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Bristol Data Science BSc

Hi! I just got an offer for Data Science BSc in the University of Bristol, and I was wondering how the course is as it’s a relatively new degree, and there’re close to no forums about it.
How are the lectures?
How many students are in the course?
Is data science in bristol just a combination of subjects in maths, stats, and CS or is it tailored to data science?
How’s the social life within the school?
Thank you!
(edited 10 months ago)
Hello there! I'm a First Year Bsc DS student here at Bristol who is currently procrastinating instead of revising for my Exams. So naturally I'm the most qualified person to answer any questions you may have considering I might be joining you next year lmao.

Data Science is run by the School of Mathematics. We share about two modules with other mathematicians (including Comp Sci + Maths or Phy + Maths etc) and Economics students. For these lectures, you will be at times attending massive theatres/halls with up to 400 people rife with fresh's flue. Don't worry lectures tend to dry up pretty quickly when everyone realises replays exist.

The two shared modules are Stats & Prob and Analysis. Additionally, we have two units that are catered to us "Matrix & Linear Algebra" and "Mathematical Tools for Data Science"(Calculus). University Math and high school math are different. I can't guarantee that even though you enjoyed your A level you will enjoy Data Science. Conversly, you might enjoy the course even though you hated your A levels. I find this particularly true for stats.

There are also two extra programming units. One in C++ and R covering algorithms and concepts like Vectorised code vs Scalar code; and the other unit is a unit provided by the School of Science called Introduction to Scientific Computing where they introduce libraries like Pandas, Matplotlib and Numpy in Python. I personally had the most fun with these. If you've done any kind of programming on your own time or are familiar with basic concepts that you may find in your A level you'll be fine. Most students however did struggle to grasp C/C++.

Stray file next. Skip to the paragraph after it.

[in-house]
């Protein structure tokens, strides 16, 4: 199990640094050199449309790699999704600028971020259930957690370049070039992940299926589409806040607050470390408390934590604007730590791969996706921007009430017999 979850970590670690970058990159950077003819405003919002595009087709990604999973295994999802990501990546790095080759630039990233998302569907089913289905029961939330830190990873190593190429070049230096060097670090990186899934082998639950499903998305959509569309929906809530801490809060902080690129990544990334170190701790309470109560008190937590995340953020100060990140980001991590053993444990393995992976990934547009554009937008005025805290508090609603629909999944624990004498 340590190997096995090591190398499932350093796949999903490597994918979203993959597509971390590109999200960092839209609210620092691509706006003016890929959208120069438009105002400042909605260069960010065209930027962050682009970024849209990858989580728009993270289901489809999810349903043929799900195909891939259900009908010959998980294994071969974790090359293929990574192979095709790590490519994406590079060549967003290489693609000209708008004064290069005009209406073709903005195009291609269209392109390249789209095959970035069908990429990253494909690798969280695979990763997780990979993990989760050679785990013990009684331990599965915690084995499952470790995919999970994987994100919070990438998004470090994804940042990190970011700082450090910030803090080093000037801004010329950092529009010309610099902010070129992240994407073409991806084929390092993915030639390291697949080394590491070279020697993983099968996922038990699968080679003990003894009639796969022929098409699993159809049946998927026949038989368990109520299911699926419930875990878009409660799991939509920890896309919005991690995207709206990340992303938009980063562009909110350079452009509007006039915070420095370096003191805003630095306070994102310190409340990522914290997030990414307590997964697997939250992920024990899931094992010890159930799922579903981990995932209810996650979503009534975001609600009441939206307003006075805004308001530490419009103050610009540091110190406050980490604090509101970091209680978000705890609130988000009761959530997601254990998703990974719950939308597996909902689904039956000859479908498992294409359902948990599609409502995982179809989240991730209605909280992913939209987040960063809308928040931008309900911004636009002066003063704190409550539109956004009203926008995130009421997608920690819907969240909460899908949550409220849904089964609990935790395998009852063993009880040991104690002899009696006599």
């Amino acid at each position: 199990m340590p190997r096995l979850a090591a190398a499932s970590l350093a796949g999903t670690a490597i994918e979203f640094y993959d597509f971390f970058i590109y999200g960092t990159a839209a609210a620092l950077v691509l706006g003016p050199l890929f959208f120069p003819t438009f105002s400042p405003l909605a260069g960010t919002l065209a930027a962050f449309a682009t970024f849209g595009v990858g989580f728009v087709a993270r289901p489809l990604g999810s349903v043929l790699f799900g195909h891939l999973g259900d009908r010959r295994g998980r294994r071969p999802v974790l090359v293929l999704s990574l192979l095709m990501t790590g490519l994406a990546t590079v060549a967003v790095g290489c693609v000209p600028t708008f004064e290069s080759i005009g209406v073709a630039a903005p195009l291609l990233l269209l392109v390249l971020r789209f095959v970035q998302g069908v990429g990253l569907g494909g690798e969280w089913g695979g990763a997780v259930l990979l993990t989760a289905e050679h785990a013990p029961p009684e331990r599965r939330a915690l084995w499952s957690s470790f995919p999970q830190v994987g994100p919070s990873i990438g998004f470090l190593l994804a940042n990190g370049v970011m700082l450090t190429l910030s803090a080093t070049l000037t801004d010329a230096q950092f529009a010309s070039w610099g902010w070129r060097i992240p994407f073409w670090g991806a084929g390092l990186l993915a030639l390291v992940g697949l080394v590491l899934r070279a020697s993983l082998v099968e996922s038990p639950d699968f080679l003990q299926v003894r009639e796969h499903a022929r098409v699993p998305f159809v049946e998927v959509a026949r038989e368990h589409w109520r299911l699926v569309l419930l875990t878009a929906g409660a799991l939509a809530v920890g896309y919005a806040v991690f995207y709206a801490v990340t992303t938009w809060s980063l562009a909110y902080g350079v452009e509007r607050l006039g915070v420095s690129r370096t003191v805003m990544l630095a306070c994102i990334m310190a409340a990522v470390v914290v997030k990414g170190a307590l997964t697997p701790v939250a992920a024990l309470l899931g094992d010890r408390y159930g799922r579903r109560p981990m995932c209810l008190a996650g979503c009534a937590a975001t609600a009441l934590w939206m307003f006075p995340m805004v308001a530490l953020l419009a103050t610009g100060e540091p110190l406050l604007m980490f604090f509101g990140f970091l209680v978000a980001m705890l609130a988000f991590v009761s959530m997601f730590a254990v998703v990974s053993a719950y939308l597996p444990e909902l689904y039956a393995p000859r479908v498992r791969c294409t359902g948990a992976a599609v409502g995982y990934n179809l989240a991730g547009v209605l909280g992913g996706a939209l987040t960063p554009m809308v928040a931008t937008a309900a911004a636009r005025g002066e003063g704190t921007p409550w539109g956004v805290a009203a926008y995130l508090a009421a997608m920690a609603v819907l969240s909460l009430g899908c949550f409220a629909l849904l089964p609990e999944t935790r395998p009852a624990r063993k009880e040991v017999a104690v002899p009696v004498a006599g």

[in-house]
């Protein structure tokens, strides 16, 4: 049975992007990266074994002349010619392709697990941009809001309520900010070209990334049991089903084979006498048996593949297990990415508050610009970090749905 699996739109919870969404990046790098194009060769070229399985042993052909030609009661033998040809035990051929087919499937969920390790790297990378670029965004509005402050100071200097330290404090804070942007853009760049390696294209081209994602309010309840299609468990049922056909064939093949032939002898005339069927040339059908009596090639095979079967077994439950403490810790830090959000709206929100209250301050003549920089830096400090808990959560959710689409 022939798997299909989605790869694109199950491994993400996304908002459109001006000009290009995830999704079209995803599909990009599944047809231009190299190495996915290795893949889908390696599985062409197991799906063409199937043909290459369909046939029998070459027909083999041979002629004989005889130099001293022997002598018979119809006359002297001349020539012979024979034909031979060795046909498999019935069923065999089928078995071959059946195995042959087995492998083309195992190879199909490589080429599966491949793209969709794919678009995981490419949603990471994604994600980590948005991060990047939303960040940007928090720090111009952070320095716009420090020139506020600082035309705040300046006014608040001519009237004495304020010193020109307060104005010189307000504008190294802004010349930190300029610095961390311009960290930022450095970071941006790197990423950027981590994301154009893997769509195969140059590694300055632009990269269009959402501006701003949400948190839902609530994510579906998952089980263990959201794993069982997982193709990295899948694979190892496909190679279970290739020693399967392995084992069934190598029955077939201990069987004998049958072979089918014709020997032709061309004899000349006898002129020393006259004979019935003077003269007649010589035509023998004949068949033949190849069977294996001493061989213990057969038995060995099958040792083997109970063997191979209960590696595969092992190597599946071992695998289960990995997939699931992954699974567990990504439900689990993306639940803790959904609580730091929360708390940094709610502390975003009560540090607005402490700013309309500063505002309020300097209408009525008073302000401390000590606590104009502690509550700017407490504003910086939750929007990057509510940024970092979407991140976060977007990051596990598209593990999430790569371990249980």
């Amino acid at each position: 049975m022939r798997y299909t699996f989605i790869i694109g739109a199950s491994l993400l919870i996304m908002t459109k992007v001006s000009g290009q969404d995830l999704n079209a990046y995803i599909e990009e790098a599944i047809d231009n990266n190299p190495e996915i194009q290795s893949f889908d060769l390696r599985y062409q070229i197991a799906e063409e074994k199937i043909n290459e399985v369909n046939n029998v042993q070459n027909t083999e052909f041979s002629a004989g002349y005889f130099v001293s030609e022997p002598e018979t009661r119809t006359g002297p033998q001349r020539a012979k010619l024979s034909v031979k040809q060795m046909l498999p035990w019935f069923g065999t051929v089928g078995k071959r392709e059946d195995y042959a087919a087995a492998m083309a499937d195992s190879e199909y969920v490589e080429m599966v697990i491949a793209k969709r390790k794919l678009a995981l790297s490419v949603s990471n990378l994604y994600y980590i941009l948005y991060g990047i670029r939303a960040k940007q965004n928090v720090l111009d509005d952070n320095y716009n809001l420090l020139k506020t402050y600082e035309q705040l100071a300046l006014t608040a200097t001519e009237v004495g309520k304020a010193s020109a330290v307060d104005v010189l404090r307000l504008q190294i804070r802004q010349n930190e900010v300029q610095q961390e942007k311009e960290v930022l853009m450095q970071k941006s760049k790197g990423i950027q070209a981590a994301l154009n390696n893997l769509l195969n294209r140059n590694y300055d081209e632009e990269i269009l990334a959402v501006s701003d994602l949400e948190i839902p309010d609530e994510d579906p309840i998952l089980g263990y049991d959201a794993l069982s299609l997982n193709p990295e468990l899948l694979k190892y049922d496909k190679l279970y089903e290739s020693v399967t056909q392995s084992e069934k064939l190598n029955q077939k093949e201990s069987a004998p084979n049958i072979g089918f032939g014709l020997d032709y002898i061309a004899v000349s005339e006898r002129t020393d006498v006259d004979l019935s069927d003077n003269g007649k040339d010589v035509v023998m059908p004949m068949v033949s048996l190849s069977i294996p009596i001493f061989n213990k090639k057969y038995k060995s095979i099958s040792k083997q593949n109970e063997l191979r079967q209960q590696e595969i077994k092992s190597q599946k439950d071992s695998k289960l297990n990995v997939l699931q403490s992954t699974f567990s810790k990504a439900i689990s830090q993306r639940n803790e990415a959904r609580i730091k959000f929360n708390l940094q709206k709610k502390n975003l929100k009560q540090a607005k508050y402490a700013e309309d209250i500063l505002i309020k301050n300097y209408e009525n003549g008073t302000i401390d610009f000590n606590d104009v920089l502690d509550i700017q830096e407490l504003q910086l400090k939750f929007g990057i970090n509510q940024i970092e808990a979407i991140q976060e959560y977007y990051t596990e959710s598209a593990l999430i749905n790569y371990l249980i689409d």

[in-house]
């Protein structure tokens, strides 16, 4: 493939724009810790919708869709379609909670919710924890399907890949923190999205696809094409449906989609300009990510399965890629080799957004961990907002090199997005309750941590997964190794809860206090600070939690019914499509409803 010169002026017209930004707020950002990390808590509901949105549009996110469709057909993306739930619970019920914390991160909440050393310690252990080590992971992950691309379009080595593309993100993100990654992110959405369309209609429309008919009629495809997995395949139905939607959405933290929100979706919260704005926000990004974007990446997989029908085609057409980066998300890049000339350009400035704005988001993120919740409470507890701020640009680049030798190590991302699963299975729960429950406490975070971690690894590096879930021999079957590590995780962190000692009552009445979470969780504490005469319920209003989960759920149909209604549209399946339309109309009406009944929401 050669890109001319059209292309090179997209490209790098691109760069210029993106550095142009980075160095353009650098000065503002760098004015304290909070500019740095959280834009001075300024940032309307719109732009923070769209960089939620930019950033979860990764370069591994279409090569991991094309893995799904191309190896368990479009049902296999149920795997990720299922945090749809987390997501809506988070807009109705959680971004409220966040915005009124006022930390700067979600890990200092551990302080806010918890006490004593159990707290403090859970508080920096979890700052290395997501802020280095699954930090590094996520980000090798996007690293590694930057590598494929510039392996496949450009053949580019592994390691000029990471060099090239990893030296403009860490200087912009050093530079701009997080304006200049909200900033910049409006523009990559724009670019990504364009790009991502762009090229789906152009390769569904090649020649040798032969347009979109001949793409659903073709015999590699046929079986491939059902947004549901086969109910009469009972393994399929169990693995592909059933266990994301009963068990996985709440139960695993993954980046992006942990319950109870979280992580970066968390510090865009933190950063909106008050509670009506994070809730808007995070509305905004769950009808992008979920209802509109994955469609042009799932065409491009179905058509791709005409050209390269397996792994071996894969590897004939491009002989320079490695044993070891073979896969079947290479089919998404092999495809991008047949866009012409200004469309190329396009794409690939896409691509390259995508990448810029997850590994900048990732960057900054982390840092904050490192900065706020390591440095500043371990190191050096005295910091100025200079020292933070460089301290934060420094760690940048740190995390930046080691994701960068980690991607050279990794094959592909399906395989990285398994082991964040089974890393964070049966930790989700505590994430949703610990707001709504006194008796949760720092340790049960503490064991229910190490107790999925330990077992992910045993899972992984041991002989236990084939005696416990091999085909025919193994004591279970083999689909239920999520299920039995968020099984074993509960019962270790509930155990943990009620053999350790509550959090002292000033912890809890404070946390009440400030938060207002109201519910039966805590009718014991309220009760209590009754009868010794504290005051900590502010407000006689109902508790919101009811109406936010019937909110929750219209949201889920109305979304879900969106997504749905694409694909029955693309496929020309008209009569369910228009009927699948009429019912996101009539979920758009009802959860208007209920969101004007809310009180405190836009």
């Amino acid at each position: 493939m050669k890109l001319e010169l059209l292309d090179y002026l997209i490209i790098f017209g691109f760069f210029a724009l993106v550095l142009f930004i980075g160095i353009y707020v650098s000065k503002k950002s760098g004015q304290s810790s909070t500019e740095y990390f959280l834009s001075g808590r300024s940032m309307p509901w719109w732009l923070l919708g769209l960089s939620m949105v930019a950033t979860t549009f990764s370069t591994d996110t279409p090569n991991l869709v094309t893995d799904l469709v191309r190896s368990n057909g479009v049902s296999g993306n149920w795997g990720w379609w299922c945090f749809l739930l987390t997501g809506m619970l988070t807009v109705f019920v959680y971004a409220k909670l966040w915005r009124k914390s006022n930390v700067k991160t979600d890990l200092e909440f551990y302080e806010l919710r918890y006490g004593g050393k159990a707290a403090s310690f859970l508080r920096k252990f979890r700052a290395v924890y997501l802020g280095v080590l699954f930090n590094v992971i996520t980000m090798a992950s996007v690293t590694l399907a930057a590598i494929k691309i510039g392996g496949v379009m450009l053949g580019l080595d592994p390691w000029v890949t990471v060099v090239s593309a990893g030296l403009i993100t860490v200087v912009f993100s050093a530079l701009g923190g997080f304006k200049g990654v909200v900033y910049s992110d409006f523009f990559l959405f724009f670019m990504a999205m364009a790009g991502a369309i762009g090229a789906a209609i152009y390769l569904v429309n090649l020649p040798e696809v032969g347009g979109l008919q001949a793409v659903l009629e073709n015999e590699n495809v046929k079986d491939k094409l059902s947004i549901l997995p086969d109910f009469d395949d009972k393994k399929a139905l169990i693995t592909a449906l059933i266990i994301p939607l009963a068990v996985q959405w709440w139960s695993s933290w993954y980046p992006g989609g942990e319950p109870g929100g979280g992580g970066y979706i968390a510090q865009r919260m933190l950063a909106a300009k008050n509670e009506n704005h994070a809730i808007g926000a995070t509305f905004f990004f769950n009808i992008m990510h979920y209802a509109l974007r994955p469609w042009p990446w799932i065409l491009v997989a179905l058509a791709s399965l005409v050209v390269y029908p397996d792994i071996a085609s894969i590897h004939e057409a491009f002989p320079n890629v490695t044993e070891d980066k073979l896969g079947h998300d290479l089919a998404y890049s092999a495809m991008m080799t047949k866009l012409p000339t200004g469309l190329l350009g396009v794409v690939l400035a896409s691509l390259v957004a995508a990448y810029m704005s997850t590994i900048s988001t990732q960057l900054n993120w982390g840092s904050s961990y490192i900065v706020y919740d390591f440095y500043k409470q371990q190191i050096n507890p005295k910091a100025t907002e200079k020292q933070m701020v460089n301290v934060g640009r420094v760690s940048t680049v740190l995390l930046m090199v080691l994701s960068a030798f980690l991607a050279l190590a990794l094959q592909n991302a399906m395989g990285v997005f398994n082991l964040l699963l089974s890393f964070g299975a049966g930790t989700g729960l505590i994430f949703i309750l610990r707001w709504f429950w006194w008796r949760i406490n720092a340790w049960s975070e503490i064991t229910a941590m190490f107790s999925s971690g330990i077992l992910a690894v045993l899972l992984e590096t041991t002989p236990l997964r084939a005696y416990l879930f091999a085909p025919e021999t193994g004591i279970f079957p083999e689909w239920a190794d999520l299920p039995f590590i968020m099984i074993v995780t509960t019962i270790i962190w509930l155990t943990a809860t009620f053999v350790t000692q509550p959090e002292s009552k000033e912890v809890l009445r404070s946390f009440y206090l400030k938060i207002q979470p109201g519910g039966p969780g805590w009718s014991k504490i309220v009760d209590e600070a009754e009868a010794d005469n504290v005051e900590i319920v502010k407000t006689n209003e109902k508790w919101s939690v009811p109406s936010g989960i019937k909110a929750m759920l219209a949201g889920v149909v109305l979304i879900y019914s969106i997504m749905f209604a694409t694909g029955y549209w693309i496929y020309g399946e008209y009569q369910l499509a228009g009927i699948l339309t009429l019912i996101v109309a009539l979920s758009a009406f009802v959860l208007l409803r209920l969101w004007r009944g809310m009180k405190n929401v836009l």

Lectures vary in quality. Analysis is a notoriously tricky unit for students fresh out of A levels / IB. Your lecturer can make or break how you feel about it. Unfortunately for us, we had a poor lecturer at the start. That being said, the second half of the unit was done by the best lecturer I've had so far Dr Lee Butler(bless his sole the man can read minds). Sometimes lecturers have no concept of how ignorant we are. They tend to go on tangents or give way too much detail. The correlation between a good researcher and a good teacher is very slim. Often I find it may even be inversely correlated. I think they are mostly fine but my prespective is obviously limited. Ultimately it comes down to you how well you perform.

When it comes to socialising, I think joining some societies might be a decent idea to find like-minded people. There are also plenty of events like bar crawls and whatnot you can attend to meet new people. Bristol has a pretty neat night life, as I'm sure you are aware. If you like going clubbing I'm sure it won't disappoint.